After World War II was finally over and the full truth of the Nazis’ atrocities was revealed to all, the question of “what if they actually won?” haunted the world for decades to come. This grim hypothesis has been the source of historical discussions, works of fiction, and many legislative measures to prevent a similar regime from coming to power

But for Andreas Sulzer, this is more than just speculative fiction. The filmmaker recently led the discovery of a hidden underground factory where the Nazis performed their own research, and what they found is too terrifying for words.

St. Georgen an der Gusen in Austria may seem like a nice, quiet town. You would never imagine the unseen horrors that lie within it.

During World War II, many thousands of Jews were methodically slaughtered in the town’s Mathausen-Gusen concentration camp.

The prisoners of the camp were given a much-needed moment of relief and joy when the allied soldiers liberated them. These prisoners were forced to build underground catacombs that made up the B8 Bergkristall weapons facility as well as an additional area that worked with nuclear fusion to build the Nazis’ own version of the atomic bomb.

A single guard tower still stands over the Mathausen-Gusen concentration camp, a stern reminder of what happens when humanity reaches the darkest pits of evil. 

This is what Mathausen-Gusen looked like right after the allies liberated it in May of 1945. It may be empty, but the horror of what happened here is still palpable.

As it became abundantly clear that the odds of winning the war were not in their favor, the Nazis built these tunnels in a desperate attempt to preserve their classified weapons facility. Huge granite plates were even used to barricade the entrances, so that even after the war ended, the SS’s terrible operation would remain hidden.

Andreas Sulzer brought in an excavation crew to help him break into the underground tunnels that the prisoners were forced to build. This complex series of channels shed new light on the twisted laboratories that were used by Hitler’s scientists to research atomic weaponry.

A letter written by Viktor Schauberger regarding his covert research into “atom-smashing” sparked Sulzer’s interest in this project, as did some fascinating documents from a high-ranking American agent that had been paying close attention to the scientists of the SS.

According to these documents, a complex and vital building was hidden beneath the surface of St. Georgen. After three years of determined excavation, Sulzer’s team of scientists and historians found many artifacts, including this Nazi helmet. 

A high-ranking SS officer named Hans Kammler was put in charge of the Mathausen-Gusen concentration camp, officially approving of each gas chamber’s blueprints. He even watched over the prisoners’ work on Messerschmitt ME 262, the first jet engine-powered airplane, in the secret B8 Bergkristall weapons factory. Until the Allies developed their own jet-powered airplanes, this was the fastest airplane in the world. He was also in charge of Hitler’s missile program.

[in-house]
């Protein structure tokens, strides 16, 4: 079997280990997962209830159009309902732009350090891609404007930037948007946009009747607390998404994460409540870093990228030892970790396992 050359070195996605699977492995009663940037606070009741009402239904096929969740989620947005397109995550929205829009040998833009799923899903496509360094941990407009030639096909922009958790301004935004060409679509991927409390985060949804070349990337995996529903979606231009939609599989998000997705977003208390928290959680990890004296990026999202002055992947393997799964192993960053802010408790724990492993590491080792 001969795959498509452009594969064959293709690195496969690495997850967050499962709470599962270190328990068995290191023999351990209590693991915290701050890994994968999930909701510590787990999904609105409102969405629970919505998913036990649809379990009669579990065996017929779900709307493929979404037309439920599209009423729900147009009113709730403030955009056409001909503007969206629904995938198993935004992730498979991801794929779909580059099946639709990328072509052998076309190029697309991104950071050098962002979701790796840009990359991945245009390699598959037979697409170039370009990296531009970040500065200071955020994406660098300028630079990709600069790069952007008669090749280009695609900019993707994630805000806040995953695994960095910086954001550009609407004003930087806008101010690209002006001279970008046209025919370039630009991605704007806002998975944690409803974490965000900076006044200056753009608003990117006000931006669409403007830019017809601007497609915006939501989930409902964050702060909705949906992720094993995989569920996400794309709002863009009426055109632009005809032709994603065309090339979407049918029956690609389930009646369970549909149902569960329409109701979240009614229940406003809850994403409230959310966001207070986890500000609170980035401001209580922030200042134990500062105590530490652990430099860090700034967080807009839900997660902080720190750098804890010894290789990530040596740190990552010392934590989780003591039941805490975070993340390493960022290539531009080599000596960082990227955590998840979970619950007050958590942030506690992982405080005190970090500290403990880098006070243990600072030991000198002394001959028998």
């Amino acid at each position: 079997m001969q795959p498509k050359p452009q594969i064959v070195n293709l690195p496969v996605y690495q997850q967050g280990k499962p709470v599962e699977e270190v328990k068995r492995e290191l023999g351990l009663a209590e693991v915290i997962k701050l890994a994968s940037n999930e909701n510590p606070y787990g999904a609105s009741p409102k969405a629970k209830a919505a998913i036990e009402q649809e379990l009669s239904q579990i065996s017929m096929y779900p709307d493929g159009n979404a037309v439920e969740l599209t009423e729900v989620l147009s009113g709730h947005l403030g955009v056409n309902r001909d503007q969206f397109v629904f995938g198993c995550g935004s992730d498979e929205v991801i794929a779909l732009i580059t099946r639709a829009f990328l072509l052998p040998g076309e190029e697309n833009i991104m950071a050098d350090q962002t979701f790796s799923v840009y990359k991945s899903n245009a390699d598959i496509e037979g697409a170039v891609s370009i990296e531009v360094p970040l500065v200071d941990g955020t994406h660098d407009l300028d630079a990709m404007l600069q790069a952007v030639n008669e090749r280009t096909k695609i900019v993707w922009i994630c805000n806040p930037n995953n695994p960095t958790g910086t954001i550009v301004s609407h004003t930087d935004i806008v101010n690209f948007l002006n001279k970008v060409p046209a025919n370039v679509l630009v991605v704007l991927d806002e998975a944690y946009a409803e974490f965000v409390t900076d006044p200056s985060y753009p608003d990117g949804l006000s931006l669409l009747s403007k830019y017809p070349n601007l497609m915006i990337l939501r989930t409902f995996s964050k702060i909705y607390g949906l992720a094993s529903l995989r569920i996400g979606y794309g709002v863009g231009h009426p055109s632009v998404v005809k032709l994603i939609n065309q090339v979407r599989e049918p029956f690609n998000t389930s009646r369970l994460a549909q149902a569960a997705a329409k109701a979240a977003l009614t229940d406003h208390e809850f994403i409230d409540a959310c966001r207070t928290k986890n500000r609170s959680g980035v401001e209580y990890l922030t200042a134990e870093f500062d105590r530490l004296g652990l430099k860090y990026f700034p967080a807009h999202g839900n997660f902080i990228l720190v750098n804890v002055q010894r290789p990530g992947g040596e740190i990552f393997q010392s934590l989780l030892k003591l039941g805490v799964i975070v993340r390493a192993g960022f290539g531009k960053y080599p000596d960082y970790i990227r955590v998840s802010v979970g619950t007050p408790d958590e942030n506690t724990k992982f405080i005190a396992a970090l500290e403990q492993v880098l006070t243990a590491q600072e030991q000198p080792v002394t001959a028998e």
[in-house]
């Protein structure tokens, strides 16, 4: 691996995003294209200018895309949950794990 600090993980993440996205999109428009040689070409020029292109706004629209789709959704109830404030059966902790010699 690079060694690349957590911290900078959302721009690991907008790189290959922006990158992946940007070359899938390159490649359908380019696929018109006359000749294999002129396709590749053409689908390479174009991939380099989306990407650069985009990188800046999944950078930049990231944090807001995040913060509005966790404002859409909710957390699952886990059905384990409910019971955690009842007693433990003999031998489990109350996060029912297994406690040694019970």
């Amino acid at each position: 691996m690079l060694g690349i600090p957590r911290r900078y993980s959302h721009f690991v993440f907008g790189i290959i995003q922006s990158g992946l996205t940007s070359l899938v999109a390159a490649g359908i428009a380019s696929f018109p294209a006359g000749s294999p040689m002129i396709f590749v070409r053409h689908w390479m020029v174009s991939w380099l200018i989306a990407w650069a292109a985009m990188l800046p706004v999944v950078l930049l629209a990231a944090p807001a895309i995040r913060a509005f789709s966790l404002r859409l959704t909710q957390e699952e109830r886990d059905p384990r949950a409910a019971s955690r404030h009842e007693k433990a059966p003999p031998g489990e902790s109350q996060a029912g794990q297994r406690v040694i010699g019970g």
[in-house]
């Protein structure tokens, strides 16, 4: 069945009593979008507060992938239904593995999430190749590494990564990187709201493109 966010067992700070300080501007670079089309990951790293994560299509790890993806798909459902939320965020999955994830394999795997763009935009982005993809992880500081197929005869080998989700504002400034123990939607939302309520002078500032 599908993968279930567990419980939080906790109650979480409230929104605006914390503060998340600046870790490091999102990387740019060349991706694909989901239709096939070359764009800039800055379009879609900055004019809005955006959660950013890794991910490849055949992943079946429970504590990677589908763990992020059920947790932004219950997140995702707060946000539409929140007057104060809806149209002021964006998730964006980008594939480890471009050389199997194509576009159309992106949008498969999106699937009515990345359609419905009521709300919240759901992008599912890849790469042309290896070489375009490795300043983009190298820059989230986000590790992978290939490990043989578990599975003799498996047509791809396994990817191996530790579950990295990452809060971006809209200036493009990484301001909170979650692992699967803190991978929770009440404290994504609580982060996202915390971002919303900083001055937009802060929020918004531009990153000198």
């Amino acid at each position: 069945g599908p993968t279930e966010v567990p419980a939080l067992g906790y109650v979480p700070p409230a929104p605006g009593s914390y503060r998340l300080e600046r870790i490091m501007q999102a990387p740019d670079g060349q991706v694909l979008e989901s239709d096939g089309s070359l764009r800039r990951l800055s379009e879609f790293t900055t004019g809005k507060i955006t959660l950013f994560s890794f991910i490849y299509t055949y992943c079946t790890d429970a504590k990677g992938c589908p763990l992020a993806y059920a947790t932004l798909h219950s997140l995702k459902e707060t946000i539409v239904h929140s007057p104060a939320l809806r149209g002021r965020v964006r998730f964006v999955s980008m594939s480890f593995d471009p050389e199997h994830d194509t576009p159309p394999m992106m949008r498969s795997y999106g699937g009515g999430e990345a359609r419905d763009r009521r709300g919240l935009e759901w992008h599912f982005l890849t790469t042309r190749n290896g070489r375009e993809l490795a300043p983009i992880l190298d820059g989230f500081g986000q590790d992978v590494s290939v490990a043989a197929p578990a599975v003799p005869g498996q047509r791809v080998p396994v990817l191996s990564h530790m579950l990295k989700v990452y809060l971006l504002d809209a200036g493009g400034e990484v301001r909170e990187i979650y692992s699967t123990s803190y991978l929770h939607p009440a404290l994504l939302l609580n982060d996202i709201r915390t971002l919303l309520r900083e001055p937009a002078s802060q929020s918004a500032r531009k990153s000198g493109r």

Franz Ziereis, SS Commander of Mathausen-Gusen, is in the center of this photo. He may have hidden mass graves within the camp’s catacombs, according to Sulzer and his team. Ziereis was shot by Allied soldiers while attempting to flee the facility, then interrogated before his death. Clearly, he had something to hide.

On his deathbed, Ziereis revealed that he had been ordered to kill the prisoners of the facility using an explosive chemical substance — in particular, the ones working on the secret Nazi projects. He claimed that he didn’t carry out the order, but the 320,000 captives that died due to the camp’s horrible conditions may tell a different story.

With tunnels running 75 acres, this facility is massive. Ground-penetrating radar was needed to measure the enormous scale of the factory.

The Nazis were proud of the mere existence of this facility. Heinrich Himmler, the head of the SS, visited it several times during the war. The Third Reich prized this facility too much to allow their enemies to ever get a hold of it.

Sulzer’s crew broke through the concrete and granite with heavy machinery. Considering the lengths that the SS went to to make sure the facility never got discovered, this was not an easy task.

Weapons development, including, perhaps, atomic bomb research, was held in these tight, shadowy tunnels. Prisoners with particular skills, such as rocket scientists, physicists, and chemists, were forced to help build these unfathomably deadly weapons.

Even before the weapons development started, though, thousands of prisoners died in the process of building the tunnels. The bodies of the prisoners killed before the Allied liberation may still be somewhere within these tunnels.

The tunnels were intentionally built deep underground to protect them from bombings.

Watch Sulzer’s findings below for even more eerie images of Mathausen-Gusen.

As painful as it is to think about what happened in this horrifying facility, we must honor the people who suffered at the hands of such unimaginable cruelty by continuing to support Sulzer’s project and exposing the world to his team’s discoveries. We must never forget the atrocities of the Holocaust.